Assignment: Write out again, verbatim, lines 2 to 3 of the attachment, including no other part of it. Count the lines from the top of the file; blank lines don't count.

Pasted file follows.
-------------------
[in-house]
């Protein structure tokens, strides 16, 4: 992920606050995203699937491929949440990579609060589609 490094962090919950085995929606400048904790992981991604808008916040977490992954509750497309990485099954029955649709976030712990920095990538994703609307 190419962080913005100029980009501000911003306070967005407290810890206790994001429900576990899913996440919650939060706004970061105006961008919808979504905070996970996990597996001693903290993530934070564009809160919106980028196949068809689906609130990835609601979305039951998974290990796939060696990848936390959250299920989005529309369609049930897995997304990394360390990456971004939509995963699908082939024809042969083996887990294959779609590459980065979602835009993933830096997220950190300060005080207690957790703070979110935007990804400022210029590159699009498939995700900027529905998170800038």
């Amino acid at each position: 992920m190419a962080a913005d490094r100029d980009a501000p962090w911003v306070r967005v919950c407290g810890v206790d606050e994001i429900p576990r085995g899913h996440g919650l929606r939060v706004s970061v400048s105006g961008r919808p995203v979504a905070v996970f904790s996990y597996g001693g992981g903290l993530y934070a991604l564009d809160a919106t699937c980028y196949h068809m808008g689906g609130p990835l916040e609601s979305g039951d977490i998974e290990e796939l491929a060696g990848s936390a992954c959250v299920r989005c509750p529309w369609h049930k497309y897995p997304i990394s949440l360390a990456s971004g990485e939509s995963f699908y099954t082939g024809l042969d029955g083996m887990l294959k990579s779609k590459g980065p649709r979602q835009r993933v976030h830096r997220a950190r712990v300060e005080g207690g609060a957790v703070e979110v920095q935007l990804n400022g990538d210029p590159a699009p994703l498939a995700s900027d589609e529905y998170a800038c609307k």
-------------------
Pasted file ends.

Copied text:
């Protein structure tokens, strides 16, 4: 992920606050995203699937491929949440990579609060589609 490094962090919950085995929606400048904790992981991604808008916040977490992954509750497309990485099954029955649709976030712990920095990538994703609307 190419962080913005100029980009501000911003306070967005407290810890206790994001429900576990899913996440919650939060706004970061105006961008919808979504905070996970996990597996001693903290993530934070564009809160919106980028196949068809689906609130990835609601979305039951998974290990796939060696990848936390959250299920989005529309369609049930897995997304990394360390990456971004939509995963699908082939024809042969083996887990294959779609590459980065979602835009993933830096997220950190300060005080207690957790703070979110935007990804400022210029590159699009498939995700900027529905998170800038």
């Amino acid at each position: 992920m190419a962080a913005d490094r100029d980009a501000p962090w911003v306070r967005v919950c407290g810890v206790d606050e994001i429900p576990r085995g899913h996440g919650l929606r939060v706004s970061v400048s105006g961008r919808p995203v979504a905070v996970f904790s996990y597996g001693g992981g903290l993530y934070a991604l564009d809160a919106t699937c980028y196949h068809m808008g689906g609130p990835l916040e609601s979305g039951d977490i998974e290990e796939l491929a060696g990848s936390a992954c959250v299920r989005c509750p529309w369609h049930k497309y897995p997304i990394s949440l360390a990456s971004g990485e939509s995963f699908y099954t082939g024809l042969d029955g083996m887990l294959k990579s779609k590459g980065p649709r979602q835009r993933v976030h830096r997220a950190r712990v300060e005080g207690g609060a957790v703070e979110v920095q935007l990804n400022g990538d210029p590159a699009p994703l498939a995700s900027d589609e529905y998170a800038c609307k």